A Letter from Obama Explaining His Trouble with Joe Lieberman for Sale at Goodwill

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A Letter from Obama Explaining His Trouble with Joe Lieberman for Sale at Goodwill
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A Letter from Obama Explaining His Trouble with Joe Lieberman for Sale at Goodwill

For as little as $6, you could own Barack Obama's handwritten letter to someone named Lynne defending why Obamacare was not a "giveaway to insurance companies" and why he has to listen to what Joe Lieberman thinks, currently up for auction at ShopGoodwill.com. (Update: Goodwill writes to say it's a print of the letter -- see update below.)

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It provides a little window into the history of the health care law. The letter is undated, but it refers to Lynne's complaints about Joe Lieberman in the health care debate ("The reason that Joe Lieberman and other individual senators have so much leverage is because of the filibuster rule in the Senate"). That would seem to date the letter to December 2009, when Lieberman said he was considering voting against health care reform if it allowed people aged 55 to 65 to purchase Medicare. (The option was taken out before the bill arrived on Obama's desk.) "This is a Senate rule that has been greatly abused by the Republicans this session, but it is not one that a President can change," Obama wrote.

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Every night, Obama reads 10 letters from the 20,000 he receives daily, according to a report from March 2010 by The Washington Post's Eli Saslow, and he sometimes responds. This appears to be one of those responses. Obama once said that about half the letters "call me an idiot." This one's anger seems more focused on the Senate. In his loopy lefty handwriting, Obama explains that he thinks the filibuster is frustrating, too, but presidents can't do anything about it. "I understand your frustrations -- I share them -- when it comes to the process," he wrote, "but this bill will be worth the fight!"

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We don't know why Lynne gave away the letter. The obvious joke is that she's totally over Obama. But items leftover from estate sales and gifts from relatives often end up donated to Goodwill, too. Here's the full text:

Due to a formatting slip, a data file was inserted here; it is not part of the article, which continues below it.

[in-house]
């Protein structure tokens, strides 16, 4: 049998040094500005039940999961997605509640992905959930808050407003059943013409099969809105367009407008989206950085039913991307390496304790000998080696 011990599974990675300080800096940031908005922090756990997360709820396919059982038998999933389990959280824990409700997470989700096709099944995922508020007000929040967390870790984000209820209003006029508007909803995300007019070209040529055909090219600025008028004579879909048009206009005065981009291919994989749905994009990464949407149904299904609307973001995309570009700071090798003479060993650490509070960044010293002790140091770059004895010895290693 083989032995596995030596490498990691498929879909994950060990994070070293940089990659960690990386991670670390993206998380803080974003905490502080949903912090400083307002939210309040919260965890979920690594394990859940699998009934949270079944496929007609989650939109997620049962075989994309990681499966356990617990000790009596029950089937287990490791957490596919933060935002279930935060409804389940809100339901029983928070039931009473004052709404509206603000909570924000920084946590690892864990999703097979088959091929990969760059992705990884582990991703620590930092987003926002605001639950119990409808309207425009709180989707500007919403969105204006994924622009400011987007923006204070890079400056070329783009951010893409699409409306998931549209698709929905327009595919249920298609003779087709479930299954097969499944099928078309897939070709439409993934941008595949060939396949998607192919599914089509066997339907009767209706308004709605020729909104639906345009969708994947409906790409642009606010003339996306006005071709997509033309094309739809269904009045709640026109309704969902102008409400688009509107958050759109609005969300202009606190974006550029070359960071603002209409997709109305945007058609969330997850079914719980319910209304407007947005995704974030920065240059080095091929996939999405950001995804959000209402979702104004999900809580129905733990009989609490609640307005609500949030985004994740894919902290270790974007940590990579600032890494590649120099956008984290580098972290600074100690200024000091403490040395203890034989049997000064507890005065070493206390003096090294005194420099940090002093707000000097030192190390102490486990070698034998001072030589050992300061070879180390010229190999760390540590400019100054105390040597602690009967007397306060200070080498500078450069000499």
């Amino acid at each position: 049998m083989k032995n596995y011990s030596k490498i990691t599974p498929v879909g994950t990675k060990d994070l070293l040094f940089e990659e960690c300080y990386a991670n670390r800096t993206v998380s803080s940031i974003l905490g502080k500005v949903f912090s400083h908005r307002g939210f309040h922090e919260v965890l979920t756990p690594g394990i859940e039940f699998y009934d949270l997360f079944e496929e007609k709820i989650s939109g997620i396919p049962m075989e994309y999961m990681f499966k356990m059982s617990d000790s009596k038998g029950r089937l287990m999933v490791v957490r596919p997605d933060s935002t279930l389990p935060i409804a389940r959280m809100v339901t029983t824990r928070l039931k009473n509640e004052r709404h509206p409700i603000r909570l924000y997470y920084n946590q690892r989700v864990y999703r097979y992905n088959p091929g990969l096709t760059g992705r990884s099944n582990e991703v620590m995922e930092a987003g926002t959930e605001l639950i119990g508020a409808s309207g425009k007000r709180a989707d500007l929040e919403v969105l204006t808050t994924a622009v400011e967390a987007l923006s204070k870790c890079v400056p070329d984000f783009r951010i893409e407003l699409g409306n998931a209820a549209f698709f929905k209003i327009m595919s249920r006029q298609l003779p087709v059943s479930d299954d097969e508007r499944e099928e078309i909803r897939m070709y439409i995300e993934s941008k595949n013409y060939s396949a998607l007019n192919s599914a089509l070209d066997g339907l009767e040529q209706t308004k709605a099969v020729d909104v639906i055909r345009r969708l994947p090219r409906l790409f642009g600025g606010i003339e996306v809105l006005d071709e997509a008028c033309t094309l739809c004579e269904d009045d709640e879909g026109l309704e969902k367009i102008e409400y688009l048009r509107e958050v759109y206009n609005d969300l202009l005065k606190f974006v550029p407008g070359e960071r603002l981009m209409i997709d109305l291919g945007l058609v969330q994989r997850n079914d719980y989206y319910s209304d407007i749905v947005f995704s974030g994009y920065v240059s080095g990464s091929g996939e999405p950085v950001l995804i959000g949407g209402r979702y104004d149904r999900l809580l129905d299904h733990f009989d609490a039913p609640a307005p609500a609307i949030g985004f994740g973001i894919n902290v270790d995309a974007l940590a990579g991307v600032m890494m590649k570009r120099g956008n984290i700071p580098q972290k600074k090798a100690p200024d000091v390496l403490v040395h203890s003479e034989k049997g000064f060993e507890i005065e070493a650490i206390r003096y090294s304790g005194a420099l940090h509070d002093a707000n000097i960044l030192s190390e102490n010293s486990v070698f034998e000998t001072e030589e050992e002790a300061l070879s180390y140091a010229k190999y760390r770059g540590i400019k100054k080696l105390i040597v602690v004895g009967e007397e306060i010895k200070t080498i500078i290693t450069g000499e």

Lynne --

I received your note and wanted to respond. The reason that Joe Lieberman and other individual senators have so much leverage is because of the filibuster rule in the Senate, which requires 60 votes to move forward with a bill. This is a Senate rule that has been greatly abused by the Republicans this session, but it is not one that a President can change. So I can disagree with any single Senator's position and use the bully pulpit all I want -- but if they won't vote for a bill with certain provisions, that is their perogative… and how our democracy works.

As for the bill itself, it is absolutely not true that this is a giveaway to the insurance companies. In fact, in addition to providing 30 million people coverage, it has the toughest insurance reforms in history, which is why the insurance companies are still spending millions of dollars opposing it. I understand your frustrations -- I share them -- when it comes to the process, but this bill will be worth the fight! Barack Obama

Goodwill notes there are "Some scuffs and soiling to frame, some smudges on glass."

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Update: Goodwill writes to clarify that this is just a print of the letter, not the letter itself. And a reader emailed to say that Lynne was the writer's sister, that Lynne was once a delegate to the Democratic party in Washington state, and that Lynne died in June. We wrote back to try to get more details for confirmation, and are awaiting a response. Meanwhile, bidding on the letter is up to $5,000.

 

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